Greens on Screen’s first page was published in January 1999. Its early purpose was to bring Plymouth Argyle a little closer to those unable to see their team, and whilst it has changed a great deal over the years, its core themes - sites and sounds for Westcountry exiles - still stand. The site was very lucky to take on the content of Trevor Scallan’s Semper Viridis in the summer of 2007, and in 2009 launched GoS-DB, a wealth of facts and figures from PAFC’s history. A year later we embarked on a complete history of Argyle, with much-valued contributions from chapter authors.
Greens on Screen is an amateur website and proud of it. It is run by one person as a hobby, although there have been aspects of the site over the years that would be much the poorer without the had work and much-valued contributions of a small band of volunteers.
Greens on Screen is self-taught and as a result, a little bit quirky. Amongst a few stubborn principles, advertisements will never appear (and don’t get me started on the plague of betting promotions on other sites). It began its life before many others, including the club’s official site, when there was a large gap to be filled, and although there is now a wide variety to choose from, GoS’s sole aim, to be a service to fellow supporters, still seems to have a place.
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Full Name: James Merrilees Logan
Born: 10 August 1893
Came from: Cowdenbeath Went to: Yeovil & Petters United
First game: 06 September 1919 Last game: 01 December 1928
Appearances: 279 (279/0) Goals: 15
Some sources say that Logan was born in Lochgelly, Fife, but birth records show he was born in Glasgow. Perhaps his family then moved to Lochgelly because he began his football with local side Glencraig Celtic before joining nearby Scottish League club Cowdenbeath. His career was then interrupted by the outbreak of war, during which he served with the Royal Army Service Corps.
In August 1919 he signed for Argyle and became the first choice right-half for much of the next six seasons, being one of the starting XI for Argyle’s debut Football League fixture against Norwich City and then maintaining a near ever-present record in the following two seasons. Both were notable achievements given the tremendous competition in the squad at half-back at the time.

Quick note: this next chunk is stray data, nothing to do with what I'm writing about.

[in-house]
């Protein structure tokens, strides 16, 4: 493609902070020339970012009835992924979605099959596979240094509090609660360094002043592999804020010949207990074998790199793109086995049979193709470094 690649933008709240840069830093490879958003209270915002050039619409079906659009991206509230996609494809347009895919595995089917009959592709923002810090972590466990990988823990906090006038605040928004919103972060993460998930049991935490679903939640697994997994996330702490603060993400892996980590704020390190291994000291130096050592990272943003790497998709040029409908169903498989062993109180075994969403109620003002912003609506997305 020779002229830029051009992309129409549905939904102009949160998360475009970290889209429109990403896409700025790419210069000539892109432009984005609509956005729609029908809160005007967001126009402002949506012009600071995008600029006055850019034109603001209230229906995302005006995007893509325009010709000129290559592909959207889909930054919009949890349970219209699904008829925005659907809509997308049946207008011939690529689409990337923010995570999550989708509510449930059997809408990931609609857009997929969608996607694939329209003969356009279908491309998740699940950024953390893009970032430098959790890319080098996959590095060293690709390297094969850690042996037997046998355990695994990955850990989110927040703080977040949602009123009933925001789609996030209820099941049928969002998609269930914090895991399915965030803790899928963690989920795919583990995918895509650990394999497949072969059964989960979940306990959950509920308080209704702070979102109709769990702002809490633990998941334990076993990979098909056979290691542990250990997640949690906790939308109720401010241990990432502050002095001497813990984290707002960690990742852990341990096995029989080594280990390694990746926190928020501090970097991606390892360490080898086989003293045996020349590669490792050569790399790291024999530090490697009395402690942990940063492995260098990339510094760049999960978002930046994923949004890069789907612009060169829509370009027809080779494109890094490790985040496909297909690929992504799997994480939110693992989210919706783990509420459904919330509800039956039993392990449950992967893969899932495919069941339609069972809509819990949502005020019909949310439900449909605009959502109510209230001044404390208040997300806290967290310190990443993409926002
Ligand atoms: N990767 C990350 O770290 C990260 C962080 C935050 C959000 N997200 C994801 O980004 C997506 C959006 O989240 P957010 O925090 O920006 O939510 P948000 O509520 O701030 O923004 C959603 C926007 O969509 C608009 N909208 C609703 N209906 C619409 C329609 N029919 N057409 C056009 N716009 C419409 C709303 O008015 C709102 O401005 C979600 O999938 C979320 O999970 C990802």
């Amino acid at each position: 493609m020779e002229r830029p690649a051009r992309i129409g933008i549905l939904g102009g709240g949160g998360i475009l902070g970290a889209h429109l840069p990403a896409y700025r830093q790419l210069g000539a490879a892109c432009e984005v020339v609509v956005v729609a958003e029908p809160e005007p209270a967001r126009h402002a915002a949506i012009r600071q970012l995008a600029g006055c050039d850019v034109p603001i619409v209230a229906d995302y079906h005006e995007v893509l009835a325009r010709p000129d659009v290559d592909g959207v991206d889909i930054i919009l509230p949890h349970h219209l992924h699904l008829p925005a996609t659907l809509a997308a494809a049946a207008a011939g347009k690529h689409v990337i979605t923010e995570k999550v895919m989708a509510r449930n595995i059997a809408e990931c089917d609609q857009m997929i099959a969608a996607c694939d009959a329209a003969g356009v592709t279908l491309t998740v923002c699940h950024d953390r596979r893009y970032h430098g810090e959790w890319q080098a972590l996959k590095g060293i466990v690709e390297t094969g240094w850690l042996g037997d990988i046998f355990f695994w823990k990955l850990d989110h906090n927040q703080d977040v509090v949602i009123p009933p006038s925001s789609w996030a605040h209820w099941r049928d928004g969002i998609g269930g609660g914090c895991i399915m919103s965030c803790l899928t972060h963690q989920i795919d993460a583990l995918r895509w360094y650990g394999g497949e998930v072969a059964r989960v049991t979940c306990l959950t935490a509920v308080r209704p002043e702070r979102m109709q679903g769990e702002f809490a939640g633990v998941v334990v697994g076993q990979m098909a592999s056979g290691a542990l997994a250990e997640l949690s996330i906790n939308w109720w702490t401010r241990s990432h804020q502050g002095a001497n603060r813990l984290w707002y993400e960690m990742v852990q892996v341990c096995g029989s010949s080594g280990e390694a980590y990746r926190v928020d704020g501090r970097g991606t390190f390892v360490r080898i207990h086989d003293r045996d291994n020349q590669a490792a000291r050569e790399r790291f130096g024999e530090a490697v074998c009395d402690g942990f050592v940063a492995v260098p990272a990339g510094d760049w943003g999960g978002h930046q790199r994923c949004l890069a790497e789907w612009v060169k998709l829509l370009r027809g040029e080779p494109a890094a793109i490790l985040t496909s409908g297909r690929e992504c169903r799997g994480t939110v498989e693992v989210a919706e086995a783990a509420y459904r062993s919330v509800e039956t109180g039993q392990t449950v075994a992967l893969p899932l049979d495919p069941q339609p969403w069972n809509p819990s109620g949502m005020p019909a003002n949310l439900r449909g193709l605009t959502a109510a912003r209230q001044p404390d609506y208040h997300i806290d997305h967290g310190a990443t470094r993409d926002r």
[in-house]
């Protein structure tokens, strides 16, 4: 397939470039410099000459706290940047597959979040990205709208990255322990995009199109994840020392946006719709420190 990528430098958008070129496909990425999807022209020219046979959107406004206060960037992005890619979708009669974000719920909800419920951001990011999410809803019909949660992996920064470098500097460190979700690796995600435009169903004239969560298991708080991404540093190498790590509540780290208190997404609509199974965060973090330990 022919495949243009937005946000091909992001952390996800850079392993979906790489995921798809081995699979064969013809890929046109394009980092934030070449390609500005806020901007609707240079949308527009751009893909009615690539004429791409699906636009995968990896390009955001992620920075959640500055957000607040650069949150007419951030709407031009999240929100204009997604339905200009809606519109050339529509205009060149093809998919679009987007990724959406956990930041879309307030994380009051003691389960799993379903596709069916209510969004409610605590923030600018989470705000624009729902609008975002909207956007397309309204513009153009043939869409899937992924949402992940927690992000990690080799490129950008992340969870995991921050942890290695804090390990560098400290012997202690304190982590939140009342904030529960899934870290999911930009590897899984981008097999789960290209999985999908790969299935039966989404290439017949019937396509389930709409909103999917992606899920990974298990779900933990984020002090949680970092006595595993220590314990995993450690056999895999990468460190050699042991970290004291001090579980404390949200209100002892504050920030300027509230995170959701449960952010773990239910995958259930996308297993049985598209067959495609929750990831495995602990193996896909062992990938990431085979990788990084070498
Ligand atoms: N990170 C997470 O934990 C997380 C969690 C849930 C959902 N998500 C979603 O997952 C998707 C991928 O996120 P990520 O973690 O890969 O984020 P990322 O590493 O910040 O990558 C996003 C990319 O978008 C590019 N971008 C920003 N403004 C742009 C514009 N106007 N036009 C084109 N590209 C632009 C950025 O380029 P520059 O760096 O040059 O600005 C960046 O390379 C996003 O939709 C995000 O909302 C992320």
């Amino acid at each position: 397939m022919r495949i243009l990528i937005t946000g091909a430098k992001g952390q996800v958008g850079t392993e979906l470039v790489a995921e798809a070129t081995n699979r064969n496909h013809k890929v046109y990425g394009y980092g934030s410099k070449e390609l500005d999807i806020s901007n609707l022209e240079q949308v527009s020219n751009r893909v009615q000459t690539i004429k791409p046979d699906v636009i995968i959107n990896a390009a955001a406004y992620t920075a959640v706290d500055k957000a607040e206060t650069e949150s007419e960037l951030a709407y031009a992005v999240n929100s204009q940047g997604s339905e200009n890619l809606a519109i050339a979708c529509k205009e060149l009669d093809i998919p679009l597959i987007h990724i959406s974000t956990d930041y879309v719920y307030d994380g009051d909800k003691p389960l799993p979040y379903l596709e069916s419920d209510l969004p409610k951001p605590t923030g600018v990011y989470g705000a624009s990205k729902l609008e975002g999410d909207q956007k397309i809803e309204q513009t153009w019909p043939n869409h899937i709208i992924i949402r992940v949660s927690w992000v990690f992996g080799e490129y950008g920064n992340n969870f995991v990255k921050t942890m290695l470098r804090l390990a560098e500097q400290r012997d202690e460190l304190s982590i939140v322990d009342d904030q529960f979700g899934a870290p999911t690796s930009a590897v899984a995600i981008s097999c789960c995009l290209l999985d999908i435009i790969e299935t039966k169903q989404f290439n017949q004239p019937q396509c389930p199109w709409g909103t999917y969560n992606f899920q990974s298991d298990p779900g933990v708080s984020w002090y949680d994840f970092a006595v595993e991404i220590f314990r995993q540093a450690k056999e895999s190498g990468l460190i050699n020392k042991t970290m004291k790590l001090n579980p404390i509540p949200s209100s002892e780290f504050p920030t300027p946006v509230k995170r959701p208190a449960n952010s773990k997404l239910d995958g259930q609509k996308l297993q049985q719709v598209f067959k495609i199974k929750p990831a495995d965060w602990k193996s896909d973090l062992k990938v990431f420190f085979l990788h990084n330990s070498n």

Logan was not the biggest but he possessed boundless enthusiasm, excellent ball control and a fierce shot. It was said that he was better when given an attacking role than when asked to focus on his defensive duties. The club handbook of 1924-25 stated that he was "a thorough ninety minute player. A handy player worth a place in any side, I almost said in any position." The arrival of Norman Mackay saw Logan eventually lose his place in the team, and when he left in 1929 to join Yeovil & Petters United, his final club, the handbook paid tribute to him thus: "The most noteworthy departure is that of Jimmy Logan. A thorough sportsman and a grand old servant of the club, the absence of Jimmy will be deplored by his many admirers."
If you can add to this profile, perhaps with special memories, a favourite story or the results of your original research, please contribute here.
APPEARANCE DETAILS [reselect competitions]
The details below reflect appearances in all first-team competitions.
Greens on Screen is run as a service to fellow supporters, in all good faith, without commercial or private gain. I have no wish to abuse copyright regulations and apologise unreservedly if this occurs. If you own any of the material used on this site, and object to its inclusion, please get in touch using the 'Contact Us' button at the top of each page.UK time at page load: 27 May 2022, 20:51.